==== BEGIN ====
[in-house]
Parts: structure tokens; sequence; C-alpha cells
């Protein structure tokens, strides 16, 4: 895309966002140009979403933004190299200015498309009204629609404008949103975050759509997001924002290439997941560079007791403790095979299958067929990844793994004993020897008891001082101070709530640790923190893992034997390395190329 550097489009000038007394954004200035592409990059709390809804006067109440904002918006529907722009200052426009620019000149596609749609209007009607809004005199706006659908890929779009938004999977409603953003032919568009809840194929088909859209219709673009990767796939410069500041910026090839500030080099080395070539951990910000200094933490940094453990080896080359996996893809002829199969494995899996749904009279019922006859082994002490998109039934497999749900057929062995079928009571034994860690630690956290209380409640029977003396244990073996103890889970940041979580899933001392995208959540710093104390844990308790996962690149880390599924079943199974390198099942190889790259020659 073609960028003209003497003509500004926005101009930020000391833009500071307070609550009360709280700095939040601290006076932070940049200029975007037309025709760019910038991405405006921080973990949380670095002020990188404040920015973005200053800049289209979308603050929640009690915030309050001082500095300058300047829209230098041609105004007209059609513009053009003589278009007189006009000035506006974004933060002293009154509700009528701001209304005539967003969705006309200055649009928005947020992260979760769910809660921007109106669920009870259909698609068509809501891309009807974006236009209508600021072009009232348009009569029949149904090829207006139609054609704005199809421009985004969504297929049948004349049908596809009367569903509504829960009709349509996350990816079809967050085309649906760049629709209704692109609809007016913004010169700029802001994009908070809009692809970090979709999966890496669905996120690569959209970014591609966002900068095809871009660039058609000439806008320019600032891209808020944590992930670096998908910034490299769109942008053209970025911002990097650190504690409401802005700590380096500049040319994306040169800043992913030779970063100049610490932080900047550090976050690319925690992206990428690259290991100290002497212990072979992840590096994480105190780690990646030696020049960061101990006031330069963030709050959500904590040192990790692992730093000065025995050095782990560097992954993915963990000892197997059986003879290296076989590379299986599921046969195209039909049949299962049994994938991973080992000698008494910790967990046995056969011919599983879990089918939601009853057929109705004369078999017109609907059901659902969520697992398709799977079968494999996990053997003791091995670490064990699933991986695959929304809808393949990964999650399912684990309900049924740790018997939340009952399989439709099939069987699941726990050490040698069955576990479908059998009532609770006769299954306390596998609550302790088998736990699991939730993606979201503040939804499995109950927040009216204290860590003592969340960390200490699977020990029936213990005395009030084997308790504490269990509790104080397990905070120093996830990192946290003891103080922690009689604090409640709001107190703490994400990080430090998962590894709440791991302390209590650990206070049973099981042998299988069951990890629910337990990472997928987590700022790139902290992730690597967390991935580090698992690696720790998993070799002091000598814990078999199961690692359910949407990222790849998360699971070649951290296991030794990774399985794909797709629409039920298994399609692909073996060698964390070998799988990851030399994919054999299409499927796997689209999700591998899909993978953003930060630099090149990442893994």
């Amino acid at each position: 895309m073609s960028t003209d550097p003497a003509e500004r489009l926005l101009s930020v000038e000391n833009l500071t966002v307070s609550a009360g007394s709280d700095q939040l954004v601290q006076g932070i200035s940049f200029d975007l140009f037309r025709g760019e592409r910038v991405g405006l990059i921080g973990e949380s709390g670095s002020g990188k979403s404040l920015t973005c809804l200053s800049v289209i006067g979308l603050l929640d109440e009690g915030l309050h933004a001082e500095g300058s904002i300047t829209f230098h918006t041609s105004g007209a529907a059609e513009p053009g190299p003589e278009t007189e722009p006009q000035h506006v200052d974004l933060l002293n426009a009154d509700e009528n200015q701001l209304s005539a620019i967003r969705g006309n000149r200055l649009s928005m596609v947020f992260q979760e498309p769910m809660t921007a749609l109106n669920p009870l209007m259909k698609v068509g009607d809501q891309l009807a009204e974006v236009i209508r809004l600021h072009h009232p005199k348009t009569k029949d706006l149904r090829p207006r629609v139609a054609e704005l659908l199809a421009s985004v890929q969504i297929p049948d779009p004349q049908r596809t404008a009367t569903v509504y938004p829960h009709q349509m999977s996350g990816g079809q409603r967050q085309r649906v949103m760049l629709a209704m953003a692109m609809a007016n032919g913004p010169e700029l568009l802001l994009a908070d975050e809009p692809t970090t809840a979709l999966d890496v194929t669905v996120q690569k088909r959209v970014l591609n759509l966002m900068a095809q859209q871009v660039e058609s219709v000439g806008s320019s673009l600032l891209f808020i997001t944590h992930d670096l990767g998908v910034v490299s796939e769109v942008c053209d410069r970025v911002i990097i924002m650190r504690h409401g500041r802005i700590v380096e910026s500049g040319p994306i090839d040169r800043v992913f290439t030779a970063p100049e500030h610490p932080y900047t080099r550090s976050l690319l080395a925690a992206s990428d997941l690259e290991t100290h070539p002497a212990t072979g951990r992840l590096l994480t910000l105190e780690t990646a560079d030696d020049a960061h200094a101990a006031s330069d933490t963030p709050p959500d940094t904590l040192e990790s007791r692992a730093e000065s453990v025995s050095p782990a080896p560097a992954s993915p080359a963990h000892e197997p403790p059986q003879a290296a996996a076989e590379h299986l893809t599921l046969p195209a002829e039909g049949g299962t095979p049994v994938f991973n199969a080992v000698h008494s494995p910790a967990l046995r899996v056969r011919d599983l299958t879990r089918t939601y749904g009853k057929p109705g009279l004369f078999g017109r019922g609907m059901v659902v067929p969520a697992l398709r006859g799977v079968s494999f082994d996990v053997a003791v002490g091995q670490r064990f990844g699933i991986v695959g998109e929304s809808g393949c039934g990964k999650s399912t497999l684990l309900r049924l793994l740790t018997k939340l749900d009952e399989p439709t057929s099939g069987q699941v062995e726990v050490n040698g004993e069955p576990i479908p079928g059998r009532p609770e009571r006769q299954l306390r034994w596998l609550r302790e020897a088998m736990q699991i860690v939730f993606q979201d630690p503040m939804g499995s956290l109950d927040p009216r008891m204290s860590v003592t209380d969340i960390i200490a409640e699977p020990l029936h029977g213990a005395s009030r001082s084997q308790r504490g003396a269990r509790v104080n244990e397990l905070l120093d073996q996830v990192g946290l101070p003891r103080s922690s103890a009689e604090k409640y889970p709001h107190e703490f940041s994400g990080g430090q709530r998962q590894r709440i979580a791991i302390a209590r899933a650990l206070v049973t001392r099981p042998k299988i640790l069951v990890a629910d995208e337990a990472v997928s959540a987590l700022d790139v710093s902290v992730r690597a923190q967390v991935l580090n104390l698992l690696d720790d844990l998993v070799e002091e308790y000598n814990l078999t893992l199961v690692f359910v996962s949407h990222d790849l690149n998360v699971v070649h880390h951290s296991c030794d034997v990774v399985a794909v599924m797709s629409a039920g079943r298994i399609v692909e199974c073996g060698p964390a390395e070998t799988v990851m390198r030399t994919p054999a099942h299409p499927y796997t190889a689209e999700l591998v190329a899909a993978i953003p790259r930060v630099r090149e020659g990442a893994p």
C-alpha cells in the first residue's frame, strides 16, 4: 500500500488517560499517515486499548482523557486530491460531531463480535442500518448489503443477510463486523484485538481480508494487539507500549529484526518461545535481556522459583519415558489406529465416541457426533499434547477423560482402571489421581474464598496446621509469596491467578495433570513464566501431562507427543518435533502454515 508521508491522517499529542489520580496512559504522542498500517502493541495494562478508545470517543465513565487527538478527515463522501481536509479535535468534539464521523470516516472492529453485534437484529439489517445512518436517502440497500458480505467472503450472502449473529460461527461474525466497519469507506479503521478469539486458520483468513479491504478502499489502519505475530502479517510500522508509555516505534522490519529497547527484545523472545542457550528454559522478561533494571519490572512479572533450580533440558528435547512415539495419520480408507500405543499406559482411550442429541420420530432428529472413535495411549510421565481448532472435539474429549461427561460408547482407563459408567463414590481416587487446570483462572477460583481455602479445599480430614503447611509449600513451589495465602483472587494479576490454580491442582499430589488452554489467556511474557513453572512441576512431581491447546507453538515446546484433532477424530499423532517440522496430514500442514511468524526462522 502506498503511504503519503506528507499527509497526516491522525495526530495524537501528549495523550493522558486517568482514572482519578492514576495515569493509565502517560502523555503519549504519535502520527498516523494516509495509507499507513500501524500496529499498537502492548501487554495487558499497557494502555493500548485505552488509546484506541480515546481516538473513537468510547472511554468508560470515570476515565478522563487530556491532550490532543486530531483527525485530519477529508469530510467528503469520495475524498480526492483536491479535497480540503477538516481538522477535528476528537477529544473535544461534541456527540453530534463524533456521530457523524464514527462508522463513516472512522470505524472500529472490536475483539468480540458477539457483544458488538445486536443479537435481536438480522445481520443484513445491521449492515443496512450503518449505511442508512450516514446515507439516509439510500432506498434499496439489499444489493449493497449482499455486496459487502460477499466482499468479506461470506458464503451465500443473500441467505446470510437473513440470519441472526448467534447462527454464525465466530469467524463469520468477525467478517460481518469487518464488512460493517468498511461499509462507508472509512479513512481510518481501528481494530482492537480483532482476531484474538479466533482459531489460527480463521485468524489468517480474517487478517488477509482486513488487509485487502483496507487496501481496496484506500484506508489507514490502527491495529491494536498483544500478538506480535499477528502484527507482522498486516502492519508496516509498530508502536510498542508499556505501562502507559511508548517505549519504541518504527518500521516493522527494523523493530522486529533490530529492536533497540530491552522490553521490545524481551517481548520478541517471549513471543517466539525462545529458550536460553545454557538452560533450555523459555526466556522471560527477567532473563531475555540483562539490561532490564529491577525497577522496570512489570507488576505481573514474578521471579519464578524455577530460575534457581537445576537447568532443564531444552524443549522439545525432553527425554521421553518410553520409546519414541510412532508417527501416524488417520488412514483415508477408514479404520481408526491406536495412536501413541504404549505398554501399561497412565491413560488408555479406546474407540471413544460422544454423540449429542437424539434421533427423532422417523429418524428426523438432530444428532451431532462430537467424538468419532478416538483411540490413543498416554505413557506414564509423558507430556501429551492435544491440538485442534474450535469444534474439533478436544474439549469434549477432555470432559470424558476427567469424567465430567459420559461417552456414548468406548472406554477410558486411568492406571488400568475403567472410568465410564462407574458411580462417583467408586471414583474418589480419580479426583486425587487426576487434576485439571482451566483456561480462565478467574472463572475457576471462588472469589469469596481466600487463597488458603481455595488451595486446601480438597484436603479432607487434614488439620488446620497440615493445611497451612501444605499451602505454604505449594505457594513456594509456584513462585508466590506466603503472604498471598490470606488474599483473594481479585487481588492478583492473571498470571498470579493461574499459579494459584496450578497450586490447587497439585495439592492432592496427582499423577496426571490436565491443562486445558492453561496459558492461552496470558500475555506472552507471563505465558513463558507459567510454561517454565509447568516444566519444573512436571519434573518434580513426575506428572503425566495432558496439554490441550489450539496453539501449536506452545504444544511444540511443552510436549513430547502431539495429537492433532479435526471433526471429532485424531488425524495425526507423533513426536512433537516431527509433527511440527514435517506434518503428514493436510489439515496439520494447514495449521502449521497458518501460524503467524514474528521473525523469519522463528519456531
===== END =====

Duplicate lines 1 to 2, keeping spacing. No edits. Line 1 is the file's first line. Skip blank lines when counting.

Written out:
[in-house]
Parts: structure tokens; sequence; C-alpha cells